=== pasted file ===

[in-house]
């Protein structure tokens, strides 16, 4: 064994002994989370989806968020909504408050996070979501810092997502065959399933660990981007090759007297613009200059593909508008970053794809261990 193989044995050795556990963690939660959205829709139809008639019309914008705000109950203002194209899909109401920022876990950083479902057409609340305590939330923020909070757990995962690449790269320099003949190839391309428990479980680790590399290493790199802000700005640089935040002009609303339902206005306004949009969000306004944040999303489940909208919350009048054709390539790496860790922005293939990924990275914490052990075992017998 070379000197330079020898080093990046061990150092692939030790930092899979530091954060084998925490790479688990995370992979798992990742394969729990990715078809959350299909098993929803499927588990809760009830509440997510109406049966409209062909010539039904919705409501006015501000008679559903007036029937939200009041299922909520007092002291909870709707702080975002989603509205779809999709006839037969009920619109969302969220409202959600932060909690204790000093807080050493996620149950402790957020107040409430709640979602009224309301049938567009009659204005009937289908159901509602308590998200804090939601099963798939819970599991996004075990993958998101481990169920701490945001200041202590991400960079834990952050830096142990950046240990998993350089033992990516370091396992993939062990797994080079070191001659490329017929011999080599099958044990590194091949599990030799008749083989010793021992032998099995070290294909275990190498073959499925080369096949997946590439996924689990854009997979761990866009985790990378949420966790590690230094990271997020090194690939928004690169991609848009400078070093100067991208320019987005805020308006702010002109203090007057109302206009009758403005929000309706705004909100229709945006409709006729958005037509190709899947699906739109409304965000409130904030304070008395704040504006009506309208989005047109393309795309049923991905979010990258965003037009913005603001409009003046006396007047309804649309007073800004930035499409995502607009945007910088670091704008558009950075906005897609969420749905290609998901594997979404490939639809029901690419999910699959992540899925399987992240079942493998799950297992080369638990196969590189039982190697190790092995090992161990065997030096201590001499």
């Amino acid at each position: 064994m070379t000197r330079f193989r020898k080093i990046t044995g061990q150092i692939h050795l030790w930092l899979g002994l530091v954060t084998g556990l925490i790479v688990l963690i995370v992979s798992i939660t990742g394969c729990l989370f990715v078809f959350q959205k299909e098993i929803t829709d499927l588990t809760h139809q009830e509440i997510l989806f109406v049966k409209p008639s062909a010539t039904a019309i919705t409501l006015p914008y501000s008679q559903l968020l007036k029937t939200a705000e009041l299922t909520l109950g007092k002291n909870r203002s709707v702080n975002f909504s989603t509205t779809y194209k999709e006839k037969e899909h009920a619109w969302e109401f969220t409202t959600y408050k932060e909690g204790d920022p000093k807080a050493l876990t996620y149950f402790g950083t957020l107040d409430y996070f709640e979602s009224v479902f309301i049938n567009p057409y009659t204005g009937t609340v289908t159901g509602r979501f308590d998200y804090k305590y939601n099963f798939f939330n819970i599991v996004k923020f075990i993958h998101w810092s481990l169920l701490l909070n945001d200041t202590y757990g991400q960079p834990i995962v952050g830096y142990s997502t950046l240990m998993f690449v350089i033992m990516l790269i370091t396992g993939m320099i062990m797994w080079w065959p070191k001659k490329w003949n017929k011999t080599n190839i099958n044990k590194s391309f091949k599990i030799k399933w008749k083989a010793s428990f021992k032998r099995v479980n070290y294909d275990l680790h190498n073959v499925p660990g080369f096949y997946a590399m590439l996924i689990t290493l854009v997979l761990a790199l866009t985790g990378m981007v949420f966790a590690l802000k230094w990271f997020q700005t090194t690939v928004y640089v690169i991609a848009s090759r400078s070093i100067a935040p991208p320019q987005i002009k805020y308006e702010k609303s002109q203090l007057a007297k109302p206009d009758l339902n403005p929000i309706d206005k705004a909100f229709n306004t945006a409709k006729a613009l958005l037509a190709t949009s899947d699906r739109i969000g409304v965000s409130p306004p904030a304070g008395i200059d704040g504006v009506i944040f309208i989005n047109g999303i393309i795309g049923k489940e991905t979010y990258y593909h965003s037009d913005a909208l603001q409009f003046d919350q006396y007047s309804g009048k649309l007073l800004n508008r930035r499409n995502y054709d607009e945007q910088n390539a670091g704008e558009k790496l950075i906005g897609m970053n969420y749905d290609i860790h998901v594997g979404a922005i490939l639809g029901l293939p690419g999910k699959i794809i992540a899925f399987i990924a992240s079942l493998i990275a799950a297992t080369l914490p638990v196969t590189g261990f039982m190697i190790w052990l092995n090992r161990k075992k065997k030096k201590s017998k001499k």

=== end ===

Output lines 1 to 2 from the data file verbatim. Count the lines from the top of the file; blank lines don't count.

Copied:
[in-house]
């Protein structure tokens, strides 16, 4: 064994002994989370989806968020909504408050996070979501810092997502065959399933660990981007090759007297613009200059593909508008970053794809261990 193989044995050795556990963690939660959205829709139809008639019309914008705000109950203002194209899909109401920022876990950083479902057409609340305590939330923020909070757990995962690449790269320099003949190839391309428990479980680790590399290493790199802000700005640089935040002009609303339902206005306004949009969000306004944040999303489940909208919350009048054709390539790496860790922005293939990924990275914490052990075992017998 070379000197330079020898080093990046061990150092692939030790930092899979530091954060084998925490790479688990995370992979798992990742394969729990990715078809959350299909098993929803499927588990809760009830509440997510109406049966409209062909010539039904919705409501006015501000008679559903007036029937939200009041299922909520007092002291909870709707702080975002989603509205779809999709006839037969009920619109969302969220409202959600932060909690204790000093807080050493996620149950402790957020107040409430709640979602009224309301049938567009009659204005009937289908159901509602308590998200804090939601099963798939819970599991996004075990993958998101481990169920701490945001200041202590991400960079834990952050830096142990950046240990998993350089033992990516370091396992993939062990797994080079070191001659490329017929011999080599099958044990590194091949599990030799008749083989010793021992032998099995070290294909275990190498073959499925080369096949997946590439996924689990854009997979761990866009985790990378949420966790590690230094990271997020090194690939928004690169991609848009400078070093100067991208320019987005805020308006702010002109203090007057109302206009009758403005929000309706705004909100229709945006409709006729958005037509190709899947699906739109409304965000409130904030304070008395704040504006009506309208989005047109393309795309049923991905979010990258965003037009913005603001409009003046006396007047309804649309007073800004930035499409995502607009945007910088670091704008558009950075906005897609969420749905290609998901594997979404490939639809029901690419999910699959992540899925399987992240079942493998799950297992080369638990196969590189039982190697190790092995090992161990065997030096201590001499």